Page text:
Another way of looking at this would be that three halves is the same thing as one and a half, so actually what we have over here is three sets of one and a half also. That's another way of looking at it. What happened in this context, if we look closely, is that we have the same number of groups. We have three in each case, but what's different is the size of the groups. We have ones over here and sets of one and a half over here. So again, we have the same number of sets, but it's the size of the sets that's different. So it would be kind of like saying three pennies compared to three nickels.
Now, what if we were to reverse the order? Now, we know from the commutative property that these would be equivalent, but what does it look like when we physically model it? So again, the same understanding; our first factor is the number of groups; the second factor tells us the size of the sets or the groups. So, just like before, we're going to take our given number and compare it to the result from multiplying by a fraction that's larger than one. And, again for comparison purposes, we change our n to one times n, and we're going to let our fraction be three over two again, which is bigger than one. And we'll let our number be three.
So we have one times three compared to three over two times three. So, what does this look like when we model it? On the left, we have one set of three. On the right, we have....well, let's see, that's just one set of three. That's two sets of three; that's too much. We only need three halves or one and a half sets of three, so we need to cut that second set of three in half, and so we've done that. And again, comparing, we can tell that our left side is smaller. One set of three would be less than one and a half or three halves sets of three. And what happens here is that we have the same sets. For example, let's say these are cookies. So we have one set of three cookies compared to one and a half sets of three cookies each.
So, in reviewing this first scenario, again, the distinction in the two contexts was that in the first context, the size of the groups was the same, but the number of the groups was different, as opposed to the second context where we had the same number of groups; it was the size of the groups that varied. Again, in context, it would be like saying one set of three cookies is less than one and a half sets of three cookies. In the second context, we have the same number of groups, but it's the size of the groups that's different. So, obviously, three pennies would be less than three nickels because again of the size of the groups.
Now let's look at the second scenario, the second statement, where we're multiplying some number by a fraction that's smaller than one. So, just like before, we're going to compare our original given number to the result from multiplying, in this case, by a fraction that's smaller than one. Okay, we change our given number to something times one for the physical modeling. Let's let our fraction less than one be five sixths, and again, for consistency, let's just let our number be three.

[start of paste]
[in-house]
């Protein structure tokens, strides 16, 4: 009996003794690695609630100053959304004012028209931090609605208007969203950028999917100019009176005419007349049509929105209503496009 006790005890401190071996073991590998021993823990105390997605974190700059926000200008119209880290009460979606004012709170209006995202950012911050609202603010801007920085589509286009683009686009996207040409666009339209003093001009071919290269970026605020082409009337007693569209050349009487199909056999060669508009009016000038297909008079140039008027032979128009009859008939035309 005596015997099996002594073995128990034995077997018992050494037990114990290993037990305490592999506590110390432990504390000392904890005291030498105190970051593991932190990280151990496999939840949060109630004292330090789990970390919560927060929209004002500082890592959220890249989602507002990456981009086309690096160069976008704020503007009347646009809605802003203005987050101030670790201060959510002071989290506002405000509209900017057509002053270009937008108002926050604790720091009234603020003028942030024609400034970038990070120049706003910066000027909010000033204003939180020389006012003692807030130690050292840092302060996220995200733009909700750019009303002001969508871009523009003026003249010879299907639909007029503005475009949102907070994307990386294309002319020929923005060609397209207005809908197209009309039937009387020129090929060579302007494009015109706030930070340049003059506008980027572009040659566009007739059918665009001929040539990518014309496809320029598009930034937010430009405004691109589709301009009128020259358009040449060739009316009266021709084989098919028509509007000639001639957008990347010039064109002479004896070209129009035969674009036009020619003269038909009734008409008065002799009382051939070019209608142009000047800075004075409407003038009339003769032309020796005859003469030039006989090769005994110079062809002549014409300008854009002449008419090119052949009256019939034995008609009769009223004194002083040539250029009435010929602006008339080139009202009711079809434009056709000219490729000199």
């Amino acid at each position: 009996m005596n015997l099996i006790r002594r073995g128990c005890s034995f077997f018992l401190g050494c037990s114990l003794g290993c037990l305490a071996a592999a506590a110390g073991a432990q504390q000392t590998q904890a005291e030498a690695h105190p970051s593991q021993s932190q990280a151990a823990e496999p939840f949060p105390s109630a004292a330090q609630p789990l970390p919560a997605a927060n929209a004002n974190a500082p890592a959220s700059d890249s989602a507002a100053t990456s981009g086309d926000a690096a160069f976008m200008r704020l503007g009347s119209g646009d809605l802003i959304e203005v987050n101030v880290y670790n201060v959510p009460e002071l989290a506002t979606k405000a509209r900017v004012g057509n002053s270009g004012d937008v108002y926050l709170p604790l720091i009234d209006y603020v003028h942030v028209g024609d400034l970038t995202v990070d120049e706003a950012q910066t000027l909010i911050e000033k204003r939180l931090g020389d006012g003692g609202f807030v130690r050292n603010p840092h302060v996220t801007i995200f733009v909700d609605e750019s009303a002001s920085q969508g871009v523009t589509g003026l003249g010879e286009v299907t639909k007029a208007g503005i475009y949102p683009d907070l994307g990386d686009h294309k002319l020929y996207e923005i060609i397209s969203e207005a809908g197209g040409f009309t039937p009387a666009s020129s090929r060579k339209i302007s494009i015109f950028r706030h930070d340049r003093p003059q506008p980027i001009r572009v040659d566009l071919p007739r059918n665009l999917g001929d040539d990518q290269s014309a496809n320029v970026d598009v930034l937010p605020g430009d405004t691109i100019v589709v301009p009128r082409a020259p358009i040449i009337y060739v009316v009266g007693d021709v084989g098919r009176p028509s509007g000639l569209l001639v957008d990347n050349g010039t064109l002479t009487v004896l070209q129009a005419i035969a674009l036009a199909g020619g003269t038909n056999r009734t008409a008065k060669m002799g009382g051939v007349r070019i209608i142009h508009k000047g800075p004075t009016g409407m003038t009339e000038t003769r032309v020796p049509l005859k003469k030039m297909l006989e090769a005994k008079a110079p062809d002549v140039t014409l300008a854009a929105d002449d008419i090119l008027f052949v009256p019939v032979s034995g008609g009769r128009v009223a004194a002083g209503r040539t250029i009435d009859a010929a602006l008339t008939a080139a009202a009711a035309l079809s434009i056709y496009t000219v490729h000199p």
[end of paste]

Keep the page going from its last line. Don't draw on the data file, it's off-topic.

So what does this look like, three times one versus three times five sixths? On the left, we have three sets of one. On the right we have....well, let's see, that's too much because that's still three sets of one. We need three sets of five sixths. So we need to take each of those ones and divide them up into six equal parts. But we don't want all six parts. We only want five. So, this is what we have, and just using some logic, we can tell that our three sets of one is going to be more than our three sets of five sixths, because again, the size of the groups is different. You know groups of one are bigger than groups of five sixths. We could figure this out. We could take some of these two shaded parts and put them here and here and take our unshaded parts and put them here. So, we would have one, two, and a half. So, three is bigger than two and a half.
Just like before, what if we were to reverse the order of our two factors? Again, because of the commutative property, we know that they should be equal, but what does it look like physically? So, we'll start off with our number. We're going to compare that to the results of multiplying by a fraction less than one, but this time, it's one times our number. And, let's let our fraction be five sixths again. So, it would be five sixths times our number, and for consistency, again, let's let our given number be a three.
So, we have one times three compared to five sixth times three. So, we have one set of three on the left. On the right, well, let's see that's too much, because that's a full set of three. That's not what we need. Now, here's something that's a little bit different. Here, actually our set of three is our whole. So, we don't split each one of these up into six equal pieces. What we need to do is take our whole set of three and split it up into six equal pieces. But we don't want all six. We only want five of those six. So, we have that now.